Mets could use Korean star Kim Ha-seong more than ever now
Robinson Cano’s suspension provides the New York Mets an opportunity to sign the South Korean star Kim Ha-seong and sets them up with many lineup options going forward.
Earlier this month, I wrote an article detailing why the New York Mets should consider signing Kim Ha-seong once he is posted by the KBO and the Kiwoom Heroes. I highlighted his versatility in the infield, reasonable price tag, and offensive capabilities as reasons why the Mets would find him an attractive addition to their infield.
At the time I wrote the piece, the Mets were facing an infield logjam. With Amed Rosario, Andres Gimenez, Robinson Cano, J.D. Davis, and Jeff McNeil in the mix for three infield positions, there was the chance and high probability that some of these players were either going to have to play out of position (like McNeil in left field, for example) or be relegated to bench roles assuming that the Mets do not trade any of them.
I still argued that the Mets signing Kim Ha-seong would set them up well for the future while helping them win now, and I still firmly believe that. Adding Kim Ha-seong to their current group of infielders would leave the Mets in a great negotiating position to make trades, and he is better defensively and more versatile than many of their current infielders.
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Since the time I wrote the article, the baseball world received a piece of stunning news: ESPN reported that their second baseman Robinson Cano had tested positive for stanozolol, and because this is an illicit substance on MLB’s performance-enhancement drug list, Cano is suspended for the entire 2021 season.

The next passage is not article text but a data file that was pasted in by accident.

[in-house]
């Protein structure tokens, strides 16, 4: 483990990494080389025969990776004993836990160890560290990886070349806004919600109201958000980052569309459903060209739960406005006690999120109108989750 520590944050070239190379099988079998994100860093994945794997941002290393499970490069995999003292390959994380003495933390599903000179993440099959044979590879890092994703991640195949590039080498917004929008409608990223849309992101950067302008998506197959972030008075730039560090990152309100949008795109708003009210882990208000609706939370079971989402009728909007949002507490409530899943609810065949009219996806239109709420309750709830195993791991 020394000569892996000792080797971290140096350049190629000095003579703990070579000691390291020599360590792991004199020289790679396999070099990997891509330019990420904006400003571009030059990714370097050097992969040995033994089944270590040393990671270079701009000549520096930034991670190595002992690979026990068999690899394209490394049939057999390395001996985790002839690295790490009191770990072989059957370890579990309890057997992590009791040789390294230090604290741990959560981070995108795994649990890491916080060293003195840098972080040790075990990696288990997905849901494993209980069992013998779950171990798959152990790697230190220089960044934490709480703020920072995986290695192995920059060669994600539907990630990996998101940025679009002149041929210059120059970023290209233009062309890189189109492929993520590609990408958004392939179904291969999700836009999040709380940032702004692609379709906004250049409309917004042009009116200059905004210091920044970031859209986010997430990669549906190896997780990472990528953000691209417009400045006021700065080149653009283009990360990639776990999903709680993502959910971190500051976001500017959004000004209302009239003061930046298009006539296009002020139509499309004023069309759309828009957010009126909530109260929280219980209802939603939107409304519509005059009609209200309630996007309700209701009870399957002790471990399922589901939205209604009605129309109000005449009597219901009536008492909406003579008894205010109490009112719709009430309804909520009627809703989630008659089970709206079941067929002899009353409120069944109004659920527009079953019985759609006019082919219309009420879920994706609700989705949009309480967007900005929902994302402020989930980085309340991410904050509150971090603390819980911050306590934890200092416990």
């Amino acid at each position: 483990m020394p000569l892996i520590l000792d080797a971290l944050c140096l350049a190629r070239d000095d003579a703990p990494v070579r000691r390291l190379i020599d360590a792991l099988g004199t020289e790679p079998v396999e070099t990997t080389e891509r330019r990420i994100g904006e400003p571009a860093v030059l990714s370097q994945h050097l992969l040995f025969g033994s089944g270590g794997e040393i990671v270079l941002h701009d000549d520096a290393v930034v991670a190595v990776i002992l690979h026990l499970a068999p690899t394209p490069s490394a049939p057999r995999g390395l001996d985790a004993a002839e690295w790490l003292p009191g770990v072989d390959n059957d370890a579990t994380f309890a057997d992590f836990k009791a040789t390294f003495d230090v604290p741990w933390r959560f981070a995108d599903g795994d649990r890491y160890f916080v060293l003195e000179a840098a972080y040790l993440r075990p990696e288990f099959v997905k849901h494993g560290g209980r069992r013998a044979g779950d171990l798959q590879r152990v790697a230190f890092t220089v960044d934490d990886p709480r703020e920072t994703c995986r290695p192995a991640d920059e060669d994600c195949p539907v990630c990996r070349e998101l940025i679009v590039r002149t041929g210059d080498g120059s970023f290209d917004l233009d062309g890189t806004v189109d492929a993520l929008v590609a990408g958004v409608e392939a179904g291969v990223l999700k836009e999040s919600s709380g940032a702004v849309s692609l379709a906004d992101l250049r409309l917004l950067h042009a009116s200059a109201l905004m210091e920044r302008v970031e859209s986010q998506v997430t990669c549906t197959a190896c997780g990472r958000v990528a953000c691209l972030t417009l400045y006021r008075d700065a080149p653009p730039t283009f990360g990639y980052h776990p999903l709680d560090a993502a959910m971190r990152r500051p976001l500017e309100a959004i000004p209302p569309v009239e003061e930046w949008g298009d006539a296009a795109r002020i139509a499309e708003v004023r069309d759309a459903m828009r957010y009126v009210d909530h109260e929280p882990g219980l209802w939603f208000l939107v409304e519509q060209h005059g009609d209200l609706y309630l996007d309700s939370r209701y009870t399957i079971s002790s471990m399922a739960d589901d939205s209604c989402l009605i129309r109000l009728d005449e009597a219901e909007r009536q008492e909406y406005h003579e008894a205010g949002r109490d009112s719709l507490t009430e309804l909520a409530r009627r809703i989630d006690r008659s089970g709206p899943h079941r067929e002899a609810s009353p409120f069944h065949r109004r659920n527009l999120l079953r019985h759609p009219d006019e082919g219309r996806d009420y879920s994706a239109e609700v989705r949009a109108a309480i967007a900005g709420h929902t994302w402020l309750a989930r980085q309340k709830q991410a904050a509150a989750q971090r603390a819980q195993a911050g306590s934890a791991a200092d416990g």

At first glance, the loss of Cano’s bat could be seen as substantial. He is coming off a year in which he hit .316/.354/.544, rebounding from his mediocre 2019 season.
However, Robinson Cano’s suspension is a blessing in disguise for the Mets. Although Cano played well in 2020, the Mets offense was well-balanced and deep as it was, so it wasn’t like Cano carried the team’s offense.
Defensively, however, was another story. Cano, Rosario, and Davis are all below-average defenders at second, shortstop, and third base, respectively, and for a team hoping to return to the postseason, having an infield with three below-average defenders (four if you count Pete Alonso at first base) does not set the Mets up for sustained success.
Because of this, bringing aboard Kim Ha-seong now makes even more sense.
The Mets have the offense to compete without Robinson Cano. They boast a lineup featuring three players who hit over .300 in 2020 (McNeil, Smith, and Conforto), not to mention power-hitting Pete Alonso, on-base speedster Brandon Nimmo, and capable hitters in Amed Rosario, Andres Gimenez, and J.D. Davis.
However, they do not have the pitching and certainly could improve their infield defense. Rosario is worth -3 defensive runs saved (DRS) and J.D. Davis was worth -9 DRS at third base in 2020. Signing Kim Ha-seong would give the team a quality defensive infielder and serve as a solution to one of the team’s current weaknesses.
Consider this potential Mets infield. What they could do is sign Kim Ha-seong and play him at third base for most of the time, a position that he has played professionally. Amed Rosario and Andres Gimenez could continue to share duties at shortstop while Jeff McNeil moves over to second base to cover the loss of Cano. J.D. Davis, meanwhile, can split time at third base and left field, giving Kim Ha-seong and Dominic Smith (who will play left field a lot if there is no universal DH for 2021 to keep his bat in the lineup) the day off occasionally.
This also sets them up well to field to withstand potential injuries or field trade calls on any of their players (J.D. Davis being one of them). Having a multitude number of options is always a good thing.
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As long as Kim’s rumored price tag stays within the range MLB Trade Rumors projects it at, there is no reason why the Mets should not consider bringing him aboard. He would already make a talented infield group better, and he could potentially serve as another long-term piece for the Mets for the foreseeable future.